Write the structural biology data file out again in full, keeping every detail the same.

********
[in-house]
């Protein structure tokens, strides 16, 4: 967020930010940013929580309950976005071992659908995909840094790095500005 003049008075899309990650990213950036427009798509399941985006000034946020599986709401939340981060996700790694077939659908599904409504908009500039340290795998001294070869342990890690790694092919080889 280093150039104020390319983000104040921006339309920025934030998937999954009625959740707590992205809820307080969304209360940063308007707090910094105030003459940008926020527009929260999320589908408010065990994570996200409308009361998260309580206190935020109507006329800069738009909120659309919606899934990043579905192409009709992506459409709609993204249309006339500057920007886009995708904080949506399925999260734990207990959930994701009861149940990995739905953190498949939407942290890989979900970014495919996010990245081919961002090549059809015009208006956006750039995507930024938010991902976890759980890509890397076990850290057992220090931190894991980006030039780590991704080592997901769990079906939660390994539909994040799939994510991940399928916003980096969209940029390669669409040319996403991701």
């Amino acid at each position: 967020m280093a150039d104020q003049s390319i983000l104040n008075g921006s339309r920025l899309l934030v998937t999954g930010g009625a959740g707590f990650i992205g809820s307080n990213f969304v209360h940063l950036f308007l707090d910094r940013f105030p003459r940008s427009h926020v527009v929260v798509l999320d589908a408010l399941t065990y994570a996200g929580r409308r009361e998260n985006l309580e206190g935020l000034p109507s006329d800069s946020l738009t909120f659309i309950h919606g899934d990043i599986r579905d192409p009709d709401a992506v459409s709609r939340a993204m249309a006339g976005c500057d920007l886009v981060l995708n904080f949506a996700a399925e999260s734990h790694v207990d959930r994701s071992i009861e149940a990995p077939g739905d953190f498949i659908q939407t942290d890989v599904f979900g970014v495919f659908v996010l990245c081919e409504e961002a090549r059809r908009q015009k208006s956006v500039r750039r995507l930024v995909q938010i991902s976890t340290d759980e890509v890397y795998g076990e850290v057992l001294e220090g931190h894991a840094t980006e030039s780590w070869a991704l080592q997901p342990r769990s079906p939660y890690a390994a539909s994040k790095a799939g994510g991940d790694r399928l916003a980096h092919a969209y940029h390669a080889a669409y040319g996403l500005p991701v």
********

[in-house]
């Protein structure tokens, strides 16, 4: 967020930010940013929580309950976005071992659908995909840094790095500005 003049008075899309990650990213950036427009798509399941985006000034946020599986709401939340981060996700790694077939659908599904409504908009500039340290795998001294070869342990890690790694092919080889 280093150039104020390319983000104040921006339309920025934030998937999954009625959740707590992205809820307080969304209360940063308007707090910094105030003459940008926020527009929260999320589908408010065990994570996200409308009361998260309580206190935020109507006329800069738009909120659309919606899934990043579905192409009709992506459409709609993204249309006339500057920007886009995708904080949506399925999260734990207990959930994701009861149940990995739905953190498949939407942290890989979900970014495919996010990245081919961002090549059809015009208006956006750039995507930024938010991902976890759980890509890397076990850290057992220090931190894991980006030039780590991704080592997901769990079906939660390994539909994040799939994510991940399928916003980096969209940029390669669409040319996403991701």
């Amino acid at each position: 967020m280093a150039d104020q003049s390319i983000l104040n008075g921006s339309r920025l899309l934030v998937t999954g930010g009625a959740g707590f990650i992205g809820s307080n990213f969304v209360h940063l950036f308007l707090d910094r940013f105030p003459r940008s427009h926020v527009v929260v798509l999320d589908a408010l399941t065990y994570a996200g929580r409308r009361e998260n985006l309580e206190g935020l000034p109507s006329d800069s946020l738009t909120f659309i309950h919606g899934d990043i599986r579905d192409p009709d709401a992506v459409s709609r939340a993204m249309a006339g976005c500057d920007l886009v981060l995708n904080f949506a996700a399925e999260s734990h790694v207990d959930r994701s071992i009861e149940a990995p077939g739905d953190f498949i659908q939407t942290d890989v599904f979900g970014v495919f659908v996010l990245c081919e409504e961002a090549r059809r908009q015009k208006s956006v500039r750039r995507l930024v995909q938010i991902s976890t340290d759980e890509v890397y795998g076990e850290v057992l001294e220090g931190h894991a840094t980006e030039s780590w070869a991704l080592q997901p342990r769990s079906p939660y890690a390994a539909s994040k790095a799939g994510g991940d790694r399928l916003a980096h092919a969209y940029h390669a080889a669409y040319g996403l500005p991701v």